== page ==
mark cashin wrote: No you are wrong, because for every buyer of an investable asset there is a seller. Therefore, the transactions net. It is a myth you are welcome to believe in, but it is a myth.
gente, you want to jump in here?
I'm way over my head in these theoretical debates. but what the hey.
Common sense would have it that in March 2009, with markets crashed and people hiding under desks after having sold their stocks, there was more cash on the sidelines than in March 2000, when everyone and his second cousin owned stocks and were borrowing money to buy more.
I don't really see how it could be different. Your saying there was exactly no difference in cash on the sidelines in stock mania and stock crash...seems silly to me.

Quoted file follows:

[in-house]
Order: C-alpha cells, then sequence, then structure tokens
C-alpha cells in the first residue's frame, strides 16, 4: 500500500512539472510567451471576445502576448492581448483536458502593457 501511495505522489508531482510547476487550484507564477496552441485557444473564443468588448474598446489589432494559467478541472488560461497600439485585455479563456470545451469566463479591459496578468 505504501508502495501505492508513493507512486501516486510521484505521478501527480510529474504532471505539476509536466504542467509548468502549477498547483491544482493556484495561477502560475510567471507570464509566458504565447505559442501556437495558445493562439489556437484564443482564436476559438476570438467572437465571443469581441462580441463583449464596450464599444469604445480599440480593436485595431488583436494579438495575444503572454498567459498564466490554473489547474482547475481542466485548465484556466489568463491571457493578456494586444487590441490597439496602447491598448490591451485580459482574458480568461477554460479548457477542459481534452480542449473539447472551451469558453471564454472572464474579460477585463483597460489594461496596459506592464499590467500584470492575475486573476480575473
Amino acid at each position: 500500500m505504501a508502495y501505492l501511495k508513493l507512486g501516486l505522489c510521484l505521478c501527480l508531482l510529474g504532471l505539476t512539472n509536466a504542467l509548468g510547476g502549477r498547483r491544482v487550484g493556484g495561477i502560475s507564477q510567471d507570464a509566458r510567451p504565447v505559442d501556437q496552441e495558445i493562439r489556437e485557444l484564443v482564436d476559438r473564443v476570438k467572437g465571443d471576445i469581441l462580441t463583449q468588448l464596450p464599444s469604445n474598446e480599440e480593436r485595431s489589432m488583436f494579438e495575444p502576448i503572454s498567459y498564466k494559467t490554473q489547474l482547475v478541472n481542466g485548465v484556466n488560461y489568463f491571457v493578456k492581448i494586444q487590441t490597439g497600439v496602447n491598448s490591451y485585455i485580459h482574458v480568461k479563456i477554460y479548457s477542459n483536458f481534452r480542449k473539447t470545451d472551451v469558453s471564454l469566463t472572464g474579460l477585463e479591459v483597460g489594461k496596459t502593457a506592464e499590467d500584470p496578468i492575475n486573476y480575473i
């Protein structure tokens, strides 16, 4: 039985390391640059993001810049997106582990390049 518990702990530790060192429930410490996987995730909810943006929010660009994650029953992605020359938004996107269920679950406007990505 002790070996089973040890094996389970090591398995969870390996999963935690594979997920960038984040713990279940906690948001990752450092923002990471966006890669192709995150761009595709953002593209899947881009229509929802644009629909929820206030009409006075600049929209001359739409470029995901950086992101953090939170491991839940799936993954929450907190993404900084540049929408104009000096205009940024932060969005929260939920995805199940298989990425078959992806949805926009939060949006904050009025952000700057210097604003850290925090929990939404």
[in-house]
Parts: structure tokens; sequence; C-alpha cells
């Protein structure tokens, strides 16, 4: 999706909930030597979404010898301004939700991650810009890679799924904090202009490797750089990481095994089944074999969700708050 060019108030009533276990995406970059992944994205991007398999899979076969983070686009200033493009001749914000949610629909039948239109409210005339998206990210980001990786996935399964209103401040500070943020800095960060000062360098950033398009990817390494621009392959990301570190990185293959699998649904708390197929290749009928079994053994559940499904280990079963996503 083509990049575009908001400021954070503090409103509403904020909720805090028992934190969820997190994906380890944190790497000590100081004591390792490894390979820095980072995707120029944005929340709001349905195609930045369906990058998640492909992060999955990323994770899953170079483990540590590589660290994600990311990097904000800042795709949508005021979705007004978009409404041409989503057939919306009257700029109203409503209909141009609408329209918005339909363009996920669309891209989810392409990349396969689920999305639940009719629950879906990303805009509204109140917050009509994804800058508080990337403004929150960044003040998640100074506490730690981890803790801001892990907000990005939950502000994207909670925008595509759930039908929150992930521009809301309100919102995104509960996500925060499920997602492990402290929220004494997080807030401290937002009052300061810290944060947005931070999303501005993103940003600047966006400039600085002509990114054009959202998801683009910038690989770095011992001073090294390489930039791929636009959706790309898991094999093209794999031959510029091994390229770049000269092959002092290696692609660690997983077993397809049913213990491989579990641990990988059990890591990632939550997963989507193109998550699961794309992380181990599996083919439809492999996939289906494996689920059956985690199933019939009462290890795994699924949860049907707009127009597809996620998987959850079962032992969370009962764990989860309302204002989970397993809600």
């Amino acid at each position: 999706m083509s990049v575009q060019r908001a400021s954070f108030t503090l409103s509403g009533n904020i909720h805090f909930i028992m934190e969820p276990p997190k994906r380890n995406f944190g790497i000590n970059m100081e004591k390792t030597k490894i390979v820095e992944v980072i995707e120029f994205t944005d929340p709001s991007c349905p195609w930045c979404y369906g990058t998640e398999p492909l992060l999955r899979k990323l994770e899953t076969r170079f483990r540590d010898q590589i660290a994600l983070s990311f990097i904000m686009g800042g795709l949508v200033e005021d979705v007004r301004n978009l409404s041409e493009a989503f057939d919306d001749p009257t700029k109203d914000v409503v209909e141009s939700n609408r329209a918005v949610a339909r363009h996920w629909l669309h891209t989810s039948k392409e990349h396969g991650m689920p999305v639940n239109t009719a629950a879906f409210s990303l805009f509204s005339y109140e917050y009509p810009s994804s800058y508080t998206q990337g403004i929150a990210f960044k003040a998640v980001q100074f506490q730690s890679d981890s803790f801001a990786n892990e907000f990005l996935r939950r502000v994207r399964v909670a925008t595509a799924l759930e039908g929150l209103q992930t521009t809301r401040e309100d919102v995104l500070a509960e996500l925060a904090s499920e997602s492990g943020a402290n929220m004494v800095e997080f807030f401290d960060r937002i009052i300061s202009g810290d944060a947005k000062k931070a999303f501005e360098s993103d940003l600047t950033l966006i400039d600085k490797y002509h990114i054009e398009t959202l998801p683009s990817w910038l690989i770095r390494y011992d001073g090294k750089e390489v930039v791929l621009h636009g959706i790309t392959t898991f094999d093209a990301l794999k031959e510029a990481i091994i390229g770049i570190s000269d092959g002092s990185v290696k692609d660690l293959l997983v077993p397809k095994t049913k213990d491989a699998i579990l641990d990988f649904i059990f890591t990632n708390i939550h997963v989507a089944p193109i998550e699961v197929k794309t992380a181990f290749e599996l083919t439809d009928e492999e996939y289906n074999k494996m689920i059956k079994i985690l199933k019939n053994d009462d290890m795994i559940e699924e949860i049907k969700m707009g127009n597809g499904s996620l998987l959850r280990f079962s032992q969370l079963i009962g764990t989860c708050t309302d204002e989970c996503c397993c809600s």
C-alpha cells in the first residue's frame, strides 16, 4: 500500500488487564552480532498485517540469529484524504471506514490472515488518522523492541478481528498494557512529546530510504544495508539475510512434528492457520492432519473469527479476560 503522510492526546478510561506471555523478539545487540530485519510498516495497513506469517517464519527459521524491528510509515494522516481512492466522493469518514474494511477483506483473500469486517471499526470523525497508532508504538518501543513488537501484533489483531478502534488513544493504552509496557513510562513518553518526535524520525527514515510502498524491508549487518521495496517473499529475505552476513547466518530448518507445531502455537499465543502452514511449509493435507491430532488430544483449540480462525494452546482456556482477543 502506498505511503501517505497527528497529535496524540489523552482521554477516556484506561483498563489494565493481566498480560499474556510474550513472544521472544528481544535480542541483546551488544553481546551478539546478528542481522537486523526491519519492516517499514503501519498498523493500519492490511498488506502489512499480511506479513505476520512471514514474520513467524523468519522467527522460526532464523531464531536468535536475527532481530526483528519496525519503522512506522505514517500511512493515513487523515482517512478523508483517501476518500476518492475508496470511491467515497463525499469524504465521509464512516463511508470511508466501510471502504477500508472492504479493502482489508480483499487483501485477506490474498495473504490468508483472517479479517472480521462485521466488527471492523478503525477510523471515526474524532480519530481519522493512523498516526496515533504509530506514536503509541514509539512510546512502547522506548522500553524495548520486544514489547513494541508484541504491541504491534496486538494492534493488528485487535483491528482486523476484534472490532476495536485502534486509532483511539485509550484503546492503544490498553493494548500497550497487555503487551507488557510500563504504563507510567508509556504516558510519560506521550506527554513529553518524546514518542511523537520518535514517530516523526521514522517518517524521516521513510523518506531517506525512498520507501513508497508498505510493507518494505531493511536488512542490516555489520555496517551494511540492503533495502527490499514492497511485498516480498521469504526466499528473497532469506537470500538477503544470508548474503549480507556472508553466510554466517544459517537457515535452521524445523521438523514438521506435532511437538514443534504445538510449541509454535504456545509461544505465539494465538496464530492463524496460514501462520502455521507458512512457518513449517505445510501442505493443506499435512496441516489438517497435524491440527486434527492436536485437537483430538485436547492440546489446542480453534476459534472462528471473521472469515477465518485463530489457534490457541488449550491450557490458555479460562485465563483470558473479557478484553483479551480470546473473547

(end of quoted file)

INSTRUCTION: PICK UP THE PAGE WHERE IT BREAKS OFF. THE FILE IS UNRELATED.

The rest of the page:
Athough I see the paradox you are explaining.
I have a hunch the answer is simple, but I don't know what it is right now.
RE: Happy to be Stuck With Overvalued Markets8/10/2017 12:58PM - in reply to eric a blair
The answer is simple, they are net transactions. Sure the price fluctuates. that is how people take a loss or a gain. A stock, bond or cash remains in that form unless an instrument is retired. The guy who sold in 2000 transaction to a buyer that received the same price, no different in 2009. The "cash on the sidelines" meme is another myth, just like stock valuations don't matter.
RE: Happy to be Stuck With Overvalued Markets8/10/2017 1:03PM - in reply to mark cashin